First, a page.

Despite its vast potential to lift brands above the noise, influencer marketing is building a muddied reputation. Given the #fyrefestival debacle, for example, it’s easy for this kind of shallow influencer marketing to quickly morph into a false advertising scam. The practice deserves much better, because smart marketers know that authentic, relationship-driven influence will yield results far greater than (false) message promotion.
Among the confusion and misuse of influencer marketing, we developed a landmark research report that revealed data from 102 brand leaders on what’s going right and wrong with the practice. And last week, we hosted a live webinar, Navigating Influence 2.0: The Future of Influencer Marketing, that brought these insights to life. A few of the highlights included:
Not surprisingly, we received plenty of insightful questions prior to and during the program, so we wanted to answer some of them below and include helpful resources to get up-to-speed. Additionally, we have also provided the presentation, including live poll results from the audience.
For influencer marketing, what you measure is just as critical as what you don’t. Traackr’s CEO recently called out the influencer marketing KPIs that will lead you to a dead end. It’s important to measure impact using value-driven KPIs instead of vanity metrics or metrics used in advertising. For measurement, you need to benchmark where you are today and where you’d like to be. Map the organizational goal and then determine what role does the influencer marketing initiative play in satisfying that goal.
For the ability to report influencer marketing ROI, there’s a sizable gap between companies that take a transactional approach and those that take a relationship driven approach. When content is an outcome of the influencer interaction, and the brand has content marketing expertise, then all the ROI measurement ambiguity disappears. Very specific metrics of success can be provided, including actual leads and sales or other areas that impact that business, calculating shorter sales cycles, greater order volume, order frequency, etc. Then you can add other metrics that are important to the company in terms of thought leadership, brand credibility, share of voice, etc.
Influencer marketing must stand as an investment priority in its own right. When influencer marketing is operated as an add-on, it’s not going to attract the executive level sponsorship needed to prove success.
It sounds obvious, but your performance in influencer marketing should help you benchmark your performance in the market.
This is a relationship business. You need to place your influencer activities in the framework of what should be an always-on approach to influencer marketing. This breaks the corporate ‘ask’ out of traditional silos, so it’s not just a campaign but a full-blown daily part of the engagement process. When you lead with the corporate ‘ask’ versus the relationship, you run the risk of losing viewers because it’s not authentic. The most fruitful relationships will have loyalty, shared values, and a common purpose.
There are so many reasons influence can yield opportunities. Influence 2.0 is a legitimate call for change agents and champions that really want to push the industry forward to reimagine the potential of influence. For example, you can have influencers involved in customer service, talent acquisition, or credibility in communications, and that rolls up to having much greater and broader objectives. This helps in realizing the potential of what influencers can bring to an overall organization.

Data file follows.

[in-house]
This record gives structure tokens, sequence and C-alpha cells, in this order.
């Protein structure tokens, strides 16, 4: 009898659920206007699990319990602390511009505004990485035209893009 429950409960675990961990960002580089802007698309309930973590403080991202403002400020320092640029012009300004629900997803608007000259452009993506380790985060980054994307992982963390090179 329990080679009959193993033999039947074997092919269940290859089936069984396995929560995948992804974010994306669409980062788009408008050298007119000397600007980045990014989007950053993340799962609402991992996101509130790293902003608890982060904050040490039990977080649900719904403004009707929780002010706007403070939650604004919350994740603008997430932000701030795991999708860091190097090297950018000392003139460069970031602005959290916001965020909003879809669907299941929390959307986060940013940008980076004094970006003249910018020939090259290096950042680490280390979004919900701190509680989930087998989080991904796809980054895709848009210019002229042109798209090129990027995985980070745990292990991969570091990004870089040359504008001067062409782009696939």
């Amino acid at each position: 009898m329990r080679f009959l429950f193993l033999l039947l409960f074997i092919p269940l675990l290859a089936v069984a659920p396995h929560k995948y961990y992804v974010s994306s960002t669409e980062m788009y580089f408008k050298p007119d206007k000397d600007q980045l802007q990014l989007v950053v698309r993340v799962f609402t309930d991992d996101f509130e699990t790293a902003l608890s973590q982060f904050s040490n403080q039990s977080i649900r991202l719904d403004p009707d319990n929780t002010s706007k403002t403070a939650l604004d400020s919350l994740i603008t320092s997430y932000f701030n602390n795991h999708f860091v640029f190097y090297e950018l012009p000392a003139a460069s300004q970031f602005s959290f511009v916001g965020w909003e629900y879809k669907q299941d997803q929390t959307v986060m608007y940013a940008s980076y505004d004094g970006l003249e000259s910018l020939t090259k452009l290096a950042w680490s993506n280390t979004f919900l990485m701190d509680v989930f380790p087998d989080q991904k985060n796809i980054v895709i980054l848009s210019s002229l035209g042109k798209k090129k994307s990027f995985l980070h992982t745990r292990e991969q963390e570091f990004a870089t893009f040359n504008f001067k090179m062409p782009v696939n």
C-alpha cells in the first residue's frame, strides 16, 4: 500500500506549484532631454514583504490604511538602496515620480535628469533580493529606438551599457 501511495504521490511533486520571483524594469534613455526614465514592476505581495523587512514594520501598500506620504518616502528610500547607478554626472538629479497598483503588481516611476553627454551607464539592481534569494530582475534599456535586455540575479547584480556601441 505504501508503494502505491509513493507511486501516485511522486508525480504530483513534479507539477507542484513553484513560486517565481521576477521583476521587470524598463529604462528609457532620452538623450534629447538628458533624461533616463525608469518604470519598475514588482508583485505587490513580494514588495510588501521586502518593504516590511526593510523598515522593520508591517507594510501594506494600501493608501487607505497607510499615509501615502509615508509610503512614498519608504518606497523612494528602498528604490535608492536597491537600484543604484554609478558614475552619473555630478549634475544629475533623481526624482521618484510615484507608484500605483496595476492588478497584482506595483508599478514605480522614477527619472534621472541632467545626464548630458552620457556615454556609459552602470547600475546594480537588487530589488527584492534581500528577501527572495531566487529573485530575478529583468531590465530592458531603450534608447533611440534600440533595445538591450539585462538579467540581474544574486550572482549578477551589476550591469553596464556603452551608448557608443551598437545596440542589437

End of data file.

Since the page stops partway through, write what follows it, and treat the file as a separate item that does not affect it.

The role of influence and credibility when it’s connected to content is a horizontal function. When aligned, influencer and content strategies will attract and convert more qualified buyers for your organization.
For the literal sake of defining the two terms:
To really dive into the untapped power of content and influence, you’re invited to enroll in our Academy of Influencer Marketing Confluence course for free ($495 value). Just follow @traackr on Twitter and send us a DM for the code needed to enroll (available for a limited time).
Influencers prefer to work with companies who are interested in building long-term relationships. Why should the influencer care? What’s in it for their audience? In order to “structure the deal” you have to lead with the relationship first. Check out the following video to learn how Travelocity kicked off its influencer marketing program to build a meaningful, inspirational community.
For more specific tips on the most appropriate and beneficial ways to work with influencers, check out the Seven Golden Rules to Paying Influencers.
Is there something that only your organization can uniquely offer the influencer? Perhaps it’s exposure to a niche audience, being featured in content that highlights their expertise and credibility, or giving them a platform in which to increase their authentic reach.
To understand ways to build your influencer relationship, check out the following influencer marketing insights from 24 top brands and influencers.
The short answer: it depends.
It’s very likely that your influencers have different personas across various social platforms. This means you need to have a deep understanding of your influencer’s personalities, across all platforms, in order to gain the critical insight needed to develop a successful relationship with them.
You need to also understand which pieces of content perform best across all platforms and channels, in order to know who to work with on a given initiative.
Hopefully this post helped to answer some of the major questions about Influence 2.0. If you have any additional questions, feel free to join the conversation and leave a comment.
To relive the webinar experience, check out the Navigating Influence 2.0 recording.